You’re planning an event. You’ve got a client, a production team, vendors, sponsors and attendees. You’ve got your social media community and even random strangers who are reached by your marketing and PR efforts. You‘ve been networking your ass off. So who are you going to hang out with after it’s all over? Have you thought about that?
Well you should. Every event you produce is another opportunity to build your go-to team and develop your community, both physically and virtually. At every phase of your event’s development – before, during and after production – you can be creating some great and lasting relationships. Ultimately, isn’t this what it’s all about?
Building Your Business Team
Whether you’re a solo entrepreneur, part of a large company, or anything in between, you’ll be working with many individuals who’ll be helping you to make this thing happen – technical crew, designers, caterers, photographers & videographers, furniture rental houses, carpet installers – the list goes on.
These are the people who do the work to turn your idea into a reality. You rely on each and every one of them to show up on time, perform their task and help get the show up and running on schedule. These folks should be good-natured, quick-on-their-feet, and excellent problem solvers. This is your team. Depending on if you play well together or not, you may or may not want to work with them again.
- Be thorough, honest and detailed in your communication.
- If circumstances change, make sure to share the necessary information with all of the appropriate people in your team.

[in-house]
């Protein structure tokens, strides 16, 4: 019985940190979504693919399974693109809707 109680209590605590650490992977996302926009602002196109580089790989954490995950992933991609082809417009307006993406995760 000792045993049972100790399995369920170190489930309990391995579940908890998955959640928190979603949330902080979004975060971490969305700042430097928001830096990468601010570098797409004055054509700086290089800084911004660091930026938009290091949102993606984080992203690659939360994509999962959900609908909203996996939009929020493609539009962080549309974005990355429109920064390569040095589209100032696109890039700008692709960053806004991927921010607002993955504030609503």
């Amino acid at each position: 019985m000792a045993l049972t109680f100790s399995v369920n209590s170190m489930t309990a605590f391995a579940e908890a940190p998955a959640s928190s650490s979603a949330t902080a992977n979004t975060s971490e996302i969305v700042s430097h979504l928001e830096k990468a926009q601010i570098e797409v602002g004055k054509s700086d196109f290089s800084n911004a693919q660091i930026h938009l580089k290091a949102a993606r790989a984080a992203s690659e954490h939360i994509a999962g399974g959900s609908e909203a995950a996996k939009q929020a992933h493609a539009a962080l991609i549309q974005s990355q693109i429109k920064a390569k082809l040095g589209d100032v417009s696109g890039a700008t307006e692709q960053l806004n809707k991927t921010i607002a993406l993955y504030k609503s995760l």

- During your working experience, leave room for positive and negative feedback to flow in all directions, between all collaborators. Learn to deliver constructive criticism, even when it’s critical.
- Mistakes will be made by everyone – expect them, and be ready to learn from them.
- Observe who knows best how to roll with the punches. Make them part of your dream team.
Creating an Active and Engaged Community
The people who attend your event or somehow connect to it via social media before, during and/or afterwards are all part of your community. They may be critics or fans, but they are also your future customers, clients and organization members. Don’t talk down to them – no one wishes to have their intelligence insulted.
You might be surprised how many enthusiastic supporters are out there just waiting to hear from you. If they can’t make it to your event in person, tell them about it via your blog. Post pictures and video on your FB and Twitter pages, or via Pinterest or Instagram. Seek out their feedback. Enjoy their praise and learn from their criticism.
Don’t Waste the Opportunity for Face-to-Face Contact
This is one of the most significant aspects of interacting with your guests at a live event. You actually get to shake hands, share some food and drink, and hopefully a laugh or two. All the Skype conferences in the world can’t take the place of getting to meet your online friends in person. And bringing new people into your circle is an equally exciting opportunity for growth and development of your project. Your success is all about the relationships you cultivate.
Remember – the way most people choose someone they want with them on their team is by determining if they can stand spending a significant amount of time with that person. In other words, who do they want to hang out with while they are working? If someone rubbed you the wrong way, I mean, you simply couldn’t stand being around them, would you hire them to work in your company with you? Would you want them for a client? Of course not!
Meeting someone in a social setting, like an event you’ve produced, is a great way to make at least a partial evaluation about whether or not they’d be a good addition to your team, or someone you’d like to collaborate with going forward. Think about that the next time you plan an event, and keep your eyes out for your peeps!